Find out how we are working together to support visits to care homes and other settings during coronavirus.
Making sure that residents in care settings across the county and their families can keep in touch during coronavirus is vital for physical and mental wellbeing. But we know that we must act now to save lives and limit the spread of the virus as much as possible.
With cases rising, and some residents of our care settings being among the most vulnerable, we wrote to all care providers asking them to stop visits from 1 October, which would be reviewed before the end of the month.
Thank you to all colleagues for your response to protect care home residents and staff as the Covid-19 infection rates rise across North Yorkshire and around the UK.
Last Friday, I wrote to you to update about a number of issues, including the steps that the County Council and NHS partners are taking; potential funding; new Government policy announcements; and updates on PPE and testing. I also requested that all provider colleagues take further steps around Covid security and a recommendation that, in three districts (Harrogate, Scarborough and Selby), providers should put restrictions should in place for care home visiting, with the exception of visits to people who are nearing the end of their lives. I said that these arrangements would be in place until 30th September 2020.
I am grateful for your feedback and ideas in response to that letter. I have had a number of conversations with provider colleagues as well as with some care home residents and their relatives. I have also held the first of our weekly NY Care Connected webinar sessions and we have had some discussions about this issue there, too.
I am writing to you today to update you further.
Care home and supported living visiting
Infection rates have increased again in the last week and whilst we have a good overview of outbreaks and are working hard to contain and manage them, including within the care sector, the overall rates within the community are worrying and we are
seeing household and community transmission. Infection levels are evenly spread across 5 of the 7 districts within the County, with Craven being higher and Ryedale lower. At this stage, the virus is mainly presenting amongst people aged under 60: however, this creates a real challenge in terms of staffing for care services and continuing with normal visiting within care homes.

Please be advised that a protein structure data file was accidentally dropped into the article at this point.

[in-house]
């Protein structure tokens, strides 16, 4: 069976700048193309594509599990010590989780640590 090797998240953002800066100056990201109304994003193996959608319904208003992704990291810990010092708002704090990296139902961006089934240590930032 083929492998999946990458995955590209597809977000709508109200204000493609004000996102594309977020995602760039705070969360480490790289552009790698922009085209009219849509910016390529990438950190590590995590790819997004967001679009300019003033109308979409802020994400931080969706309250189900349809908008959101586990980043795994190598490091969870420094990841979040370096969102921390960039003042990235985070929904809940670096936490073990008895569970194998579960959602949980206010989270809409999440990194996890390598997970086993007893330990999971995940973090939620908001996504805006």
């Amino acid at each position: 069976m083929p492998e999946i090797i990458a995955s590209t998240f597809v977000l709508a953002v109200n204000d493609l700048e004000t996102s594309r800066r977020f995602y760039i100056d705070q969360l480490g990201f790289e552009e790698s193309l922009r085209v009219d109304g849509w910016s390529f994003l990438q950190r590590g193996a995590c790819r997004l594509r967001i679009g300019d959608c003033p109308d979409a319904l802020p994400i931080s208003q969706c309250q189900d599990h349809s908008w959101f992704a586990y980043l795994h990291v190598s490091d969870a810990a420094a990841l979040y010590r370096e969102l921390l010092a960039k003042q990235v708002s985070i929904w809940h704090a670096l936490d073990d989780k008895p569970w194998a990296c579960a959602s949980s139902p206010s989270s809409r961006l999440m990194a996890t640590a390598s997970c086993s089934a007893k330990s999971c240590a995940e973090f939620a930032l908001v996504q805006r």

The Director of Public Health’s advice is that care homes and supported living schemes should now cease routine visiting (except for people who are near the end of their lives) across the County and that we should do so for a fixed period of time, so that we can:
- Protect people early on as cases and hospital admissions increase
- Review Covid security for care home visits, as part of the task group I announced last week and see what, if anything, we can do to provide Covid-secure visiting options that meet the imperative of protecting people from the virus and ensuring that residents and families can keep in touch
Our strong preference would be to have a locally responsive, Covid-secure approach that allows visiting to continue. Given the current capacity issues with the national testing programme, a more flexible approach, which could test regular named visitors, is difficult to guarantee at the present time and, therefore, reluctantly, we are introducing more stringent measures for the time-being.
I am writing to advise and recommend that all residential and nursing homes and supporting living schemes in all parts of the County:
- Cease routine visiting (except for people who are near the end of their lives and for essential visits by NHS and social care practitioners) with effect from 00:00 on Thursday 1st October – this timescale gives you time to prepare residents and to enable weekend visits to take place
- Continue window visits for all residents so that family members and residents can still see each other face to face
- Encourage remote contact by telephone and other technology
We recommend and advise that these arrangements should be in place until 31st October 2020 and that during this time we will assess them in the context of 1) the infection and outbreak rates and the prevalence of the virus and 2) assurance about any alternative measures which could help providers to re-introduce some form of visiting throughout the Winter in a safe and secure way
Please take this letter as our advice and recommendations to prepare for restrictions to be in place from 1st October. In the meantime, please ensure that indoor visits over the next few days are planned and managed well, to ensure the maximum protection from the risk of Covid.
During October, we would advise that visits can still continue for people who are, sadly, near the end of their lives and for individuals who need support from an NHS or social care professional. In both situations, national rules around hand-washing, face masks, PPE, distancing and other requirements need to be followed.
We will issue further advice about other activities such as hairdresser visits into a home but we would recommend that you to restrict these to a minimum where possible for the time being.
We would also recommend that you do make arrangements for regular window visits to continue during this time as well as increased contact via technology.
Care home and supported living residents’ trips into the community
At the same time we are recommending that you reduce, and make more Covid-secure, any visits by residents into the local community. Ideally, any trips should be in open space and socially distanced, for exercise and fresh air. People are advised to wear face coverings where they are able to do so and to be vigilant when in the community.